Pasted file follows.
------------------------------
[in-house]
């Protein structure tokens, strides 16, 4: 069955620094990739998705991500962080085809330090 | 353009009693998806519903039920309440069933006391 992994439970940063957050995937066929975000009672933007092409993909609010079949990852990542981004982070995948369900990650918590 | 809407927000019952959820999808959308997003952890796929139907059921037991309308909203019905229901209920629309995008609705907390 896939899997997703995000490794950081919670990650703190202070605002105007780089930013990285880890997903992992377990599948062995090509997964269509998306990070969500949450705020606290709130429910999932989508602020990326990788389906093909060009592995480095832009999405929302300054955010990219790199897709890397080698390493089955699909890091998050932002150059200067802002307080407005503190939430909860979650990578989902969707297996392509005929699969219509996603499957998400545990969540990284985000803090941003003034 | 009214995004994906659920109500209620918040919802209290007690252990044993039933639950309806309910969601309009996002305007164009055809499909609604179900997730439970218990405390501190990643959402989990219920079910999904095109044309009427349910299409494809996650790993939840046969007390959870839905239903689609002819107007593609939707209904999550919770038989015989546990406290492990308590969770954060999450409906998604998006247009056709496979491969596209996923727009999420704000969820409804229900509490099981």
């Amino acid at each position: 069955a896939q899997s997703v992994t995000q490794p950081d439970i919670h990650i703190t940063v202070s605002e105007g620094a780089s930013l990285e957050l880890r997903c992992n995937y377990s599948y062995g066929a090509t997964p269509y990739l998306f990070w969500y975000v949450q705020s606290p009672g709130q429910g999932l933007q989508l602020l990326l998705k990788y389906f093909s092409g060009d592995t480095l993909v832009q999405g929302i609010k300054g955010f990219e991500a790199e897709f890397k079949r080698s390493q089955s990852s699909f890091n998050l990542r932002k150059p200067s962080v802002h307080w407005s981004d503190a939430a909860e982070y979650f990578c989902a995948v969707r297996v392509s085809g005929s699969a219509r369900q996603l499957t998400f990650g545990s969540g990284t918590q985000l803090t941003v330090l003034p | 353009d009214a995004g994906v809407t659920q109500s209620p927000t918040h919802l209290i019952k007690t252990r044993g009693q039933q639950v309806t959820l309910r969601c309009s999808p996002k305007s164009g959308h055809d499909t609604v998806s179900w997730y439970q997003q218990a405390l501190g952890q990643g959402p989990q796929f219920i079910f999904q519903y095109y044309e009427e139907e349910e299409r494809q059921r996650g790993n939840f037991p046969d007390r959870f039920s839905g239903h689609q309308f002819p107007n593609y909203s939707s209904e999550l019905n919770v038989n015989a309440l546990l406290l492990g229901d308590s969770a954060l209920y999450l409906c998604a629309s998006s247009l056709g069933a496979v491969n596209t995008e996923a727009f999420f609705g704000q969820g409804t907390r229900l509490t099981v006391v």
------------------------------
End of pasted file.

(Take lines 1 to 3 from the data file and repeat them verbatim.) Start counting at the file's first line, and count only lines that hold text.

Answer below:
[in-house]
């Protein structure tokens, strides 16, 4: 069955620094990739998705991500962080085809330090 | 353009009693998806519903039920309440069933006391 992994439970940063957050995937066929975000009672933007092409993909609010079949990852990542981004982070995948369900990650918590 | 809407927000019952959820999808959308997003952890796929139907059921037991309308909203019905229901209920629309995008609705907390 896939899997997703995000490794950081919670990650703190202070605002105007780089930013990285880890997903992992377990599948062995090509997964269509998306990070969500949450705020606290709130429910999932989508602020990326990788389906093909060009592995480095832009999405929302300054955010990219790199897709890397080698390493089955699909890091998050932002150059200067802002307080407005503190939430909860979650990578989902969707297996392509005929699969219509996603499957998400545990969540990284985000803090941003003034 | 009214995004994906659920109500209620918040919802209290007690252990044993039933639950309806309910969601309009996002305007164009055809499909609604179900997730439970218990405390501190990643959402989990219920079910999904095109044309009427349910299409494809996650790993939840046969007390959870839905239903689609002819107007593609939707209904999550919770038989015989546990406290492990308590969770954060999450409906998604998006247009056709496979491969596209996923727009999420704000969820409804229900509490099981």
């Amino acid at each position: 069955a896939q899997s997703v992994t995000q490794p950081d439970i919670h990650i703190t940063v202070s605002e105007g620094a780089s930013l990285e957050l880890r997903c992992n995937y377990s599948y062995g066929a090509t997964p269509y990739l998306f990070w969500y975000v949450q705020s606290p009672g709130q429910g999932l933007q989508l602020l990326l998705k990788y389906f093909s092409g060009d592995t480095l993909v832009q999405g929302i609010k300054g955010f990219e991500a790199e897709f890397k079949r080698s390493q089955s990852s699909f890091n998050l990542r932002k150059p200067s962080v802002h307080w407005s981004d503190a939430a909860e982070y979650f990578c989902a995948v969707r297996v392509s085809g005929s699969a219509r369900q996603l499957t998400f990650g545990s969540g990284t918590q985000l803090t941003v330090l003034p | 353009d009214a995004g994906v809407t659920q109500s209620p927000t918040h919802l209290i019952k007690t252990r044993g009693q039933q639950v309806t959820l309910r969601c309009s999808p996002k305007s164009g959308h055809d499909t609604v998806s179900w997730y439970q997003q218990a405390l501190g952890q990643g959402p989990q796929f219920i079910f999904q519903y095109y044309e009427e139907e349910e299409r494809q059921r996650g790993n939840f037991p046969d007390r959870f039920s839905g239903h689609q309308f002819p107007n593609y909203s939707s209904e999550l019905n919770v038989n015989a309440l546990l406290l492990g229901d308590s969770a954060l209920y999450l409906c998604a629309s998006s247009l056709g069933a496979v491969n596209t995008e996923a727009f999420f609705g704000q969820g409804t907390r229900l509490t099981v006391v």